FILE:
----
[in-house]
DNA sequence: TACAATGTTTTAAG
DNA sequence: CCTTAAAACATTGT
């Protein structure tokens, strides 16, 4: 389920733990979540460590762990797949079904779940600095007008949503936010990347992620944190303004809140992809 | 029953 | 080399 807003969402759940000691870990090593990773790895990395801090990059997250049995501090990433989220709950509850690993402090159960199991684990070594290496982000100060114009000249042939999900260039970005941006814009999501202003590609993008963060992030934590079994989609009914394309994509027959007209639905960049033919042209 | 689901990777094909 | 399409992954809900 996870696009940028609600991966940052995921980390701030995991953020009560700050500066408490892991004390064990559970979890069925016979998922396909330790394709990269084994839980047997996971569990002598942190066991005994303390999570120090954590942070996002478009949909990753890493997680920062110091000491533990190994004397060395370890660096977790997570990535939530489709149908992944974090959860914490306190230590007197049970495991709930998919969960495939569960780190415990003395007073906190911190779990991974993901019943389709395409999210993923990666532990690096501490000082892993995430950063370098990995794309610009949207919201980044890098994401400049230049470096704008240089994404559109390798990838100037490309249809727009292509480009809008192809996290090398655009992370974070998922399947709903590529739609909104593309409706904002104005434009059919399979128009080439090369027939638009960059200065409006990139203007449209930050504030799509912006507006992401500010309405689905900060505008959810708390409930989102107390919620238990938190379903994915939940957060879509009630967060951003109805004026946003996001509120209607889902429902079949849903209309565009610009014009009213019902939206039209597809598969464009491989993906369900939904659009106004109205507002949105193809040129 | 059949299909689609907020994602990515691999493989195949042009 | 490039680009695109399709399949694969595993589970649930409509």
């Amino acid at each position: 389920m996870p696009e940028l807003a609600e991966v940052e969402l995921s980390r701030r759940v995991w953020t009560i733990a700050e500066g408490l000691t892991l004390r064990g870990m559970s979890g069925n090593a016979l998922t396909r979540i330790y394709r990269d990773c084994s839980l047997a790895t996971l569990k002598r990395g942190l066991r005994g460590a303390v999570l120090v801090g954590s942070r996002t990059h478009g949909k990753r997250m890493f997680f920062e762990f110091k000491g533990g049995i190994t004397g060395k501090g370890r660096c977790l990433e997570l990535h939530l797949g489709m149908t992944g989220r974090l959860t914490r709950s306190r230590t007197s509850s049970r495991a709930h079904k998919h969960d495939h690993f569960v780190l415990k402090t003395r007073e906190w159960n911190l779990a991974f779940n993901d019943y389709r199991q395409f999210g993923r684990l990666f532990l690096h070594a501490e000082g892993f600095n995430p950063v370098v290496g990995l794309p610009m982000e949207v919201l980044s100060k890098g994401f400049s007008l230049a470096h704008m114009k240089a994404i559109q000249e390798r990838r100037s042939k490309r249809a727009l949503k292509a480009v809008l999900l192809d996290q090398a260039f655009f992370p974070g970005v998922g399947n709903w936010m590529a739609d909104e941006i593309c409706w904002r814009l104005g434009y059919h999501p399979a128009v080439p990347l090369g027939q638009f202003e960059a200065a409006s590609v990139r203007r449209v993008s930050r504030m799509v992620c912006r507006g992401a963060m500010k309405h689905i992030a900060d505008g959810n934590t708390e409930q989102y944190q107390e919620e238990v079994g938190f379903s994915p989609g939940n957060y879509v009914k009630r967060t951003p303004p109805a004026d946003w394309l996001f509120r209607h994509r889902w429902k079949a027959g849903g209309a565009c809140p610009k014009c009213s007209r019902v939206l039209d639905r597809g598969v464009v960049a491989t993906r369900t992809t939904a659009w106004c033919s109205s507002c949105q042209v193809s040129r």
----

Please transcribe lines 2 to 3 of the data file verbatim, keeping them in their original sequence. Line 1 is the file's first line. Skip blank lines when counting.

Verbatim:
DNA sequence: TACAATGTTTTAAG
DNA sequence: CCTTAAAACATTGT